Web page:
As all you Fannibals probably know by now, the recap of this week’s episode is coming a bit later than usual. If you didn’t think the show was doomed enough after its cancellation and then rejection by both Netflix and Amazon, NBC put yet another nail in Hannibal‘s coffin early this week when they changed its time slot for the remainder of the season from Thursday night to Saturday night – a television black hole, ratings-wise. However, I, and hopefully all of the other dedicated Fannibals out there, have followed Hannibal to its new night in order to continue supporting and enjoying this amazing show to its end. And considering how the last episode ended, there was no way I was missing this next installment.
The climax of the previous episode saw Hannibal Lecter and Will Graham captured by Mason Verger, and episode seven, “Digestivo,” begins with just how that all went down. It seems even the Italian police have a price for breaking the law, and a group of them, led by the officer who was questioning Bedelia in the last episode, come in to Hannibal’s dinner party with Will and Jack. He saves Will from having the top of his head cut off with a bone saw, but still capture him along with Hannibal, and tell the other officers to kill Jack when they leave. Thankfully, Chiyo had been keeping an eye on things across the street with her trusty rifle and is able to take them out. She and Jack seem to come to an agreement to help each other out for the time being to each get what they want – Jack gets out of Italy alive, and Chiyo finds out where they have likely been taken so that she can continue to watch over Hannibal.
Speaking of Alana, she shows here that she hasn’t completely converted to the dark side when she is finally reunited with Hannibal and Will. She approaches Will in the dining room and he expresses his disgust at her involvement with Mason. She tries to explain herself, and actually seems genuinely disgusted with herself, though she was just trying to do what she thought needed to be done. Will has lost all respect for her, and it will be compelling to see whether or not they can repair their damaged relationship when they were once so close. Alana also has a great scene with Hannibal just before she frees him when she asks if she could have ever really known him, referring to their previous involvement. Hannibal can only answer truthfully and say no, which hurts Alana, but that’s what you get when you’re dealing with somebody like him.
Mads Mikkelsen particularly excels in this episode during his scenes at Muskrat Farm. The audience has known from the beginning of the show just who Hannibal is and what he is capable of, but Mikkelsen is often so cool and charming in his performance that one could forget all that and be utterly seduced by him. Here, we get more than a glimpse into the true madness of the man; his tendencies for sadism and masochism; and his lack of empathy. While Mason throws his own macabre dinner party for his captives (even dressing them up in nice suits) and tells them what his plans are – to eat Hannibal and cut off Will’s face to replace his own – Hannibal actually seems amused, and to be enjoying himself. There is no reaction from Hannibal when Mason sticks him with a knife, or when Mason’s chef Cordell brands him like a pig. When Will, in a move almost completely out of character, bites off a piece of Cordell’s cheek, Hannibal only smiles at him like a proud papa. But Mikkelsen’s best moment comes when Alana frees him from the pig pen, and the look on his face when stands up shows the audience that shit is definitely about to go down.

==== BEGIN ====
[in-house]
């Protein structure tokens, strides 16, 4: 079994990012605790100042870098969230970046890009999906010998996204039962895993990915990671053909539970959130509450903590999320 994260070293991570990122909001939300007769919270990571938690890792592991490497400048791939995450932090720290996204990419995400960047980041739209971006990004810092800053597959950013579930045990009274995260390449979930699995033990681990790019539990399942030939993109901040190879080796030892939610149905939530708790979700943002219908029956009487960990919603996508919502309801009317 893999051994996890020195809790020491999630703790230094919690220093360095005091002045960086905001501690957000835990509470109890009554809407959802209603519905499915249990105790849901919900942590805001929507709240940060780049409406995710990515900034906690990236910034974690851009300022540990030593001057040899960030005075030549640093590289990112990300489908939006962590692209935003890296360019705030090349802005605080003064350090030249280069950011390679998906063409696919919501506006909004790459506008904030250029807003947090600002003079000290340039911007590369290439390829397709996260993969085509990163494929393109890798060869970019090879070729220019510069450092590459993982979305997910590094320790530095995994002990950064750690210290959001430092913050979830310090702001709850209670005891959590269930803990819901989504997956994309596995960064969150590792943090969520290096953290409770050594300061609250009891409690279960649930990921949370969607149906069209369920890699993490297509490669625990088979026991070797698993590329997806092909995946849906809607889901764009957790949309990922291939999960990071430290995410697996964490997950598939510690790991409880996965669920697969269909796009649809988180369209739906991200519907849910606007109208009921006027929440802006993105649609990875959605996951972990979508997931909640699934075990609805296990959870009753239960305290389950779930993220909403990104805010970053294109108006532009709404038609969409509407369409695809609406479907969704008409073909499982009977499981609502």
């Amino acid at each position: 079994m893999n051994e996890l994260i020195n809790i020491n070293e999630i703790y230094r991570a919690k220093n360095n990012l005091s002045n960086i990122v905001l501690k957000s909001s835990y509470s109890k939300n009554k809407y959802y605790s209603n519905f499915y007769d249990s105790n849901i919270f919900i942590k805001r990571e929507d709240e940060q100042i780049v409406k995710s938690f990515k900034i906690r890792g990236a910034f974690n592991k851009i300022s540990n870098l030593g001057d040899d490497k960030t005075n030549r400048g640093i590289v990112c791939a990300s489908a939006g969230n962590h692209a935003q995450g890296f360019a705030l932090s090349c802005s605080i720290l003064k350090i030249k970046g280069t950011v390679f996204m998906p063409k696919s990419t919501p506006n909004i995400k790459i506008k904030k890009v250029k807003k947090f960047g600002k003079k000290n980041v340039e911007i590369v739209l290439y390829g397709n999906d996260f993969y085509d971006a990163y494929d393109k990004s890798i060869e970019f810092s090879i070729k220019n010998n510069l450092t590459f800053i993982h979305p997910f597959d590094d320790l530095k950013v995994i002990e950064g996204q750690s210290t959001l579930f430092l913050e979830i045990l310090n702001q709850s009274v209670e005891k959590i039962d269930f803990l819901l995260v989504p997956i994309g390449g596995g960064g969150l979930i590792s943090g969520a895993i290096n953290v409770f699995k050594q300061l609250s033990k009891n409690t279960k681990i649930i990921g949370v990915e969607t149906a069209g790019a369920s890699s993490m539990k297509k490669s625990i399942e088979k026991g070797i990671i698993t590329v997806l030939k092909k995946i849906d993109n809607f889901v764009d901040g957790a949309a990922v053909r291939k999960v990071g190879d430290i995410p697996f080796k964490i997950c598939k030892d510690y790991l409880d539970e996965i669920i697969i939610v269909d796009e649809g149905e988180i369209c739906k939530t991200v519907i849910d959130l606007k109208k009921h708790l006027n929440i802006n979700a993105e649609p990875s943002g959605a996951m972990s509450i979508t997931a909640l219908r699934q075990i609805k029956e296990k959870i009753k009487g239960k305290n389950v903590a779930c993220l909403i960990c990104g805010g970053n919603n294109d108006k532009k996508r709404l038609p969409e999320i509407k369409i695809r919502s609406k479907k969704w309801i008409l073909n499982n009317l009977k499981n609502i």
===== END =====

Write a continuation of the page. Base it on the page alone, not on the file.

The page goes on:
The biggest character change in “Digestivo” is of course Will. Highlighted by the aforementioned cheek-biting scene, it was clear in this episode that Will has reached a pivotal point in his arc. He’d already been stabbed by Hannibal, and now after almost being killed by him again and put through the evil of Mason Verger, he’s had all he can take and doesn’t want to be a part of Hannibal anymore. Hannibal takes Will home after saving him from Muskrat Farm (on the promise he made to Alana) and he cares for him and heals him, thinking that the two will just continue on as they have. But as soon as Will wakes up, there is an obvious shift in his demeanor. He then pretty much breaks up with Hannibal. Thinking that Hannibal will run away, Will says that he won’t look for him anymore and won’t even think about him anymore, ending it all with a simple “Goodbye, Hannibal.” Hannibal tries to hide it, but he’s visibly upset by this. When Jack Crawford and the rest of the FBI shows up later, Hannibal’s solution to not have to leave Will is to surrender himself. But I believe Will is a much stronger and different person than he was even from earlier this season. Jack correctly describes the two men as “identically different” and though there will always be a link between them, Will doesn’t need Hannibal anymore like he used to.
And so ends an important part of the story of the famous cannibal. The next episode brings the story to where Thomas Harris originally began it, with Hannibal being incarcerated. This means that Frederick Chilton will be back in all his smarmy awesomeness, and that the show will return to its procedural beginnings with the appearance of Francis Dolarhyde, aka The Red Dragon. This is the part that most fans have probably been waiting for, and based on the strength of the show so far, I don’t think there is any way it can disappoint them.